Vivienne Gucwa: I mainly used Sony cameras the whole time. My first real camera was a Sony. And then I went through a ton of other Sony cameras over the years. They have been the tools that let me do everything that I’ve done, and explore all of these themes and grow as an artist. I think that’s a huge part of it. 

My cameras have varied by year. I would say the majority of photos in the book were taken with the α99. I had the α99 for a solid two years, which is a long time in terms of snowstorms. I shot a lot of the major snowstorms with that camera. It’s so good. Now I’m using the α7R II.

Sony α99. Sony 24-70mm f/2.8 ZA lens. 1/20-sec., f/3.2, ISO 4000. There are certain streets that are dripping with nostalgia and longing. This street in Greenwich Village is one of those streets. The lights glow and diffuse the blowing, falling snow during snowstorms. I often spend a lot of time waiting for the right character to walk into a scene. I consider all the locations I photograph scenes and the people who candidly walk into them are the actors who complete the scene and tell the story.

I’m very minimalist when it comes to gear. It started out as a practical thing because when you’re out for a number of hours in blowing snow and wind, it’s painful and you’re thinking, ‘oh, I don’t want my camera to stop functioning because I’m going to change my lens.’ I think the practicality of having one lens that does the job and having a camera that will last through those conditions has been a big thing for me.

And it’s also, weirdly enough, the reason why, when I went to the Arctic last year, I took literally one Sony camera and one Sony lens. It was a 24-70mm with the Sony α7R II. For me it’s about not thinking about the gear because you’re confident that the gear can work. I want the gear to just do the thing. I want to blink my eye and have things happen.

I joke all the time with Sony that for the last three years my dream was just to have a camera in my eye. Which I know is a lot of people’s nightmares. For me, I don’t want to think about the gear when I’m actually out there shooting. I want the gear to be so good that I’m not thinking about it ever. That’s how I got through all the snowstorms using a minimal set-up.

I think what speaks volumes when it comes to gear is what you do with the gear. It’s ultimately all down to what you create.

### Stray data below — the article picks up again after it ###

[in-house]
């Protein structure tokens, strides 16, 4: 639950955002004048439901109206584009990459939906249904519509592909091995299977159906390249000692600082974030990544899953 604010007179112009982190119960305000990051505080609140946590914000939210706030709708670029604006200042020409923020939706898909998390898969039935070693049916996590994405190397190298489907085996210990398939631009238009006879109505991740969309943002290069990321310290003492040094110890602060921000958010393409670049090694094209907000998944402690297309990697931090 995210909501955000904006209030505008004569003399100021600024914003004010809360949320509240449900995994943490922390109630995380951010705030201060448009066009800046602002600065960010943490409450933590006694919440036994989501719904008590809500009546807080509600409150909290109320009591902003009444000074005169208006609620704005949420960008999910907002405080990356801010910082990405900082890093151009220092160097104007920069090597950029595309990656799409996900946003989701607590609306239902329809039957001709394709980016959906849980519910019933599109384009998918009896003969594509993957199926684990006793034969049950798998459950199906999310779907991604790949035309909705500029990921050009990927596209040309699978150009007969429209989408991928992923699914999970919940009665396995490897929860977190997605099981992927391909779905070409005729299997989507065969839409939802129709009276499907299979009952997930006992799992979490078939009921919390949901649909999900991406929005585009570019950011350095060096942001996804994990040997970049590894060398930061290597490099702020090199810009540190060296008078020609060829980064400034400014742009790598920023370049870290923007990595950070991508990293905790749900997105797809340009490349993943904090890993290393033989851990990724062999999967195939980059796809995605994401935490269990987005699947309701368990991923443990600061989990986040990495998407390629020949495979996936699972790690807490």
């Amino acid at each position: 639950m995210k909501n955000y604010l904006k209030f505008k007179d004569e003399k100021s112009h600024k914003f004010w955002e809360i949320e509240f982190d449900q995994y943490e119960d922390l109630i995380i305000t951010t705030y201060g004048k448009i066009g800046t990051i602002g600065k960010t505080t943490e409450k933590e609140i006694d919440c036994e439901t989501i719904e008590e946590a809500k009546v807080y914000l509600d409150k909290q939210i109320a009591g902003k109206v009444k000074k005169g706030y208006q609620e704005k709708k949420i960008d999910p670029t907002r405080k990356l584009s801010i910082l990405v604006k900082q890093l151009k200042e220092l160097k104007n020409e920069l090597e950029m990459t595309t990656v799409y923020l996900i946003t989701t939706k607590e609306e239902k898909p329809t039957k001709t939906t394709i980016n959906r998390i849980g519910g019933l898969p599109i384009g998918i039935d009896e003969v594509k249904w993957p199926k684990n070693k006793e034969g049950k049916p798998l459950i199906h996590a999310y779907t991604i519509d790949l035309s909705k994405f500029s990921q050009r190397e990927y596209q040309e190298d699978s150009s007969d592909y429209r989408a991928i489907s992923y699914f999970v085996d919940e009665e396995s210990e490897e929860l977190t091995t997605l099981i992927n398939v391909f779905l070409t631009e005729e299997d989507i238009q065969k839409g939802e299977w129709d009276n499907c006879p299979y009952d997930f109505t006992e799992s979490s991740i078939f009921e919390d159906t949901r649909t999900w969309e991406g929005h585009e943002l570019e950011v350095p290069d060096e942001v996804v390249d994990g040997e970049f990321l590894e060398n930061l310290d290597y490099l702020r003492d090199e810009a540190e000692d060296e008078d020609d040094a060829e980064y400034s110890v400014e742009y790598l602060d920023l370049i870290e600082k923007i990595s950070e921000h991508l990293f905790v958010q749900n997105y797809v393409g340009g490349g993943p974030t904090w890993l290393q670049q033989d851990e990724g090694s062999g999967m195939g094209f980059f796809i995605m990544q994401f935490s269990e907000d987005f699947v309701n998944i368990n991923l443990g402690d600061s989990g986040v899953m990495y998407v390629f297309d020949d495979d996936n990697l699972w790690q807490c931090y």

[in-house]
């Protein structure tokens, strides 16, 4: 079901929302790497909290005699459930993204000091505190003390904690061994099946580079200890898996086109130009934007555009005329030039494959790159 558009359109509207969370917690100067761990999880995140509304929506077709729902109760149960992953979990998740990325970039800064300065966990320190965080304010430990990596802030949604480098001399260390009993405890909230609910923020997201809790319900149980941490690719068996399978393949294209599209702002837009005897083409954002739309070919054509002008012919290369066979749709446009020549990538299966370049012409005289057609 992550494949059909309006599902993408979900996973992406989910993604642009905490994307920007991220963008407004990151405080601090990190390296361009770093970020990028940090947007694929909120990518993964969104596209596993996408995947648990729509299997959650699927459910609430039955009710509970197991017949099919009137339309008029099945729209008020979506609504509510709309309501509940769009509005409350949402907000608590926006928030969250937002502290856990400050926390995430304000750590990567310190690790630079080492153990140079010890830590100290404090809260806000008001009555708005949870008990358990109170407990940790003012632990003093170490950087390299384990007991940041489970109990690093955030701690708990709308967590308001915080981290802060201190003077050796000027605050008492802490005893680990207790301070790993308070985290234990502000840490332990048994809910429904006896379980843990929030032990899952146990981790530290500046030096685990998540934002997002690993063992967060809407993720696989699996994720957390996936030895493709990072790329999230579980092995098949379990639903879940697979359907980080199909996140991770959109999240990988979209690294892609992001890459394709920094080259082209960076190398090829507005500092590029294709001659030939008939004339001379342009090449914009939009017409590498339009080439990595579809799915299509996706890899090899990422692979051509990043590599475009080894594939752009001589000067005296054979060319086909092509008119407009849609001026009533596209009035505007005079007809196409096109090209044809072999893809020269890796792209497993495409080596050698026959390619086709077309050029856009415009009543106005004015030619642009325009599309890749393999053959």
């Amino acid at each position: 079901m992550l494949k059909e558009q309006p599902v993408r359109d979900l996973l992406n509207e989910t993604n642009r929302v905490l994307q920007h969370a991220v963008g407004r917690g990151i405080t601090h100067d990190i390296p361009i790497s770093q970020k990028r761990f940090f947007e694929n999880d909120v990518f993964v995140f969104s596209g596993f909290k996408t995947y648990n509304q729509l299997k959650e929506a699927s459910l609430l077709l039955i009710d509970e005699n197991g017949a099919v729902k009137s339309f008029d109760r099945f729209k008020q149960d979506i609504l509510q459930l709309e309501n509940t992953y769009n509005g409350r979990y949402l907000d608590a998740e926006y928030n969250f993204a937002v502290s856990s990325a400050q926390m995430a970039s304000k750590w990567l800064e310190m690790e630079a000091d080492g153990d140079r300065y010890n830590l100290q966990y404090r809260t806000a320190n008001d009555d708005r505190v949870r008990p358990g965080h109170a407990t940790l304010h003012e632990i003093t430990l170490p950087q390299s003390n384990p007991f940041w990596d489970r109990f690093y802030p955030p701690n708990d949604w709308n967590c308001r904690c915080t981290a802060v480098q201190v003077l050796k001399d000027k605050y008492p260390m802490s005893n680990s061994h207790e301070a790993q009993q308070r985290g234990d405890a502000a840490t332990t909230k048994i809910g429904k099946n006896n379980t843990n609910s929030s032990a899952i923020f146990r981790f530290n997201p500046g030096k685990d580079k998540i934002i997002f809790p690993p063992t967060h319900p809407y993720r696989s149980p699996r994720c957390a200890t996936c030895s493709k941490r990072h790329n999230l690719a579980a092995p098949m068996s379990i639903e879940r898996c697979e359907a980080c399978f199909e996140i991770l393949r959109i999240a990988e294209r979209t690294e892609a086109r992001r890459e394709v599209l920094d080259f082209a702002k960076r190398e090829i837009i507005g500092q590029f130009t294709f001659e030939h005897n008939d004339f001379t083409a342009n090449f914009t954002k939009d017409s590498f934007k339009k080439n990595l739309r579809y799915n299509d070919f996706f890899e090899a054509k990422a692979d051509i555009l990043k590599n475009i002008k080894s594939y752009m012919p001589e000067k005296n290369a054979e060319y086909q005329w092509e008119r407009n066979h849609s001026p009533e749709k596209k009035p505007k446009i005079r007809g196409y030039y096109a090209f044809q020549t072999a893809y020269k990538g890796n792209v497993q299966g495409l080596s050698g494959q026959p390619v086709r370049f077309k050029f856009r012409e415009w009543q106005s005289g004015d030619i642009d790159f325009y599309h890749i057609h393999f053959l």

Sony α7R II. Sony 16-35mm f/4 lens. 1/20-sec., f/3.2, ISO 4000. Snow creates its own suspended reality in New York City. In this moment during a blizzard, snow was rushing through the street at around 60 mph and the gusts were so strong and painful that people were stopped in their tracks and had to turn sideways to not feel the extreme gusts at full force.

Alpha Universe: Was there a particular lens you favor for photographing New York in snow?

Vivienne Gucwa: I obviously shoot wide a lot, because for me shooting wide tells more of the story of the surroundings and the person in the shot. Or if there’s no one in the shot that tells a whole different story. For a while I was shooting with the 16-35mm because my favorite focal length to shoot at is 18mm or 20mm. At the same time I love the 24-70mm lens. I shoot wide, but it also lets me sort of get in closer if I need to. I don’t tend to do that often, so for me the 24-70mm range covers pretty much everything I want.

Sony α99. Sony 24-70mm f/2.8 ZA lens. 1/125-sec., f/3.2, ISO 4000. This was originally a rejected photo from this particular storm. I typically come home after walking around seven miles in a storm and immediately go through my images and edit my favorite 10 images from that storm. Since this one didn't make the cut, I didn't even discover it until months later when I was looking through the images of that storm for a client. I distinctly remembered standing there for hours waiting for the right combo of people to walk by me. I was ready to leave the area and this group walked past me and it was perfection.

Alpha Universe: Do you feel compelled to work fast when you’re out in the cold?

Vivienne Gucwa: I think shooting in snowstorms really helped me slow down in terms of the amount of photos that I take. When I’ve given presentations about snow shooting people assume I take thousands of photos during one snowstorm but the reality is when I photograph snowstorms the last thing I want to do is come home and go through 2,000 shots of similar things over and over and over again.